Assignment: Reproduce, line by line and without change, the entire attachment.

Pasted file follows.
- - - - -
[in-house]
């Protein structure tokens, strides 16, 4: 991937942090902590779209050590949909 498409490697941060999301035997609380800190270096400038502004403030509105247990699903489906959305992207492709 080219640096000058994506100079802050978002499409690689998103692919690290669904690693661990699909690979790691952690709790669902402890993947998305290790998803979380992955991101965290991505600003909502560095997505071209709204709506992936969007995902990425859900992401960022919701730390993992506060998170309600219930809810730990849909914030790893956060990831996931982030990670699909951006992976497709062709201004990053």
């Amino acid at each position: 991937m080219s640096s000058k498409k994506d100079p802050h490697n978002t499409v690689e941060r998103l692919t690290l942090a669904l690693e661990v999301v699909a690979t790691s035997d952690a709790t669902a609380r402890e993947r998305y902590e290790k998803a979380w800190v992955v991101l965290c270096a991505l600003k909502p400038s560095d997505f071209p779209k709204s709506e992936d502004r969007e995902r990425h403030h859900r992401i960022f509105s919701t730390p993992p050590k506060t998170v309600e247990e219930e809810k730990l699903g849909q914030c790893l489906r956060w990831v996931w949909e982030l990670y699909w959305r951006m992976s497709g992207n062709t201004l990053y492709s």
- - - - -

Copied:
[in-house]
């Protein structure tokens, strides 16, 4: 991937942090902590779209050590949909 498409490697941060999301035997609380800190270096400038502004403030509105247990699903489906959305992207492709 080219640096000058994506100079802050978002499409690689998103692919690290669904690693661990699909690979790691952690709790669902402890993947998305290790998803979380992955991101965290991505600003909502560095997505071209709204709506992936969007995902990425859900992401960022919701730390993992506060998170309600219930809810730990849909914030790893956060990831996931982030990670699909951006992976497709062709201004990053």
């Amino acid at each position: 991937m080219s640096s000058k498409k994506d100079p802050h490697n978002t499409v690689e941060r998103l692919t690290l942090a669904l690693e661990v999301v699909a690979t790691s035997d952690a709790t669902a609380r402890e993947r998305y902590e290790k998803a979380w800190v992955v991101l965290c270096a991505l600003k909502p400038s560095d997505f071209p779209k709204s709506e992936d502004r969007e995902r990425h403030h859900r992401i960022f509105s919701t730390p993992p050590k506060t998170v309600e247990e219930e809810k730990l699903g849909q914030c790893l489906r956060w990831v996931w949909e982030l990670y699909w959305r951006m992976s497709g992207n062709t201004l990053y492709s």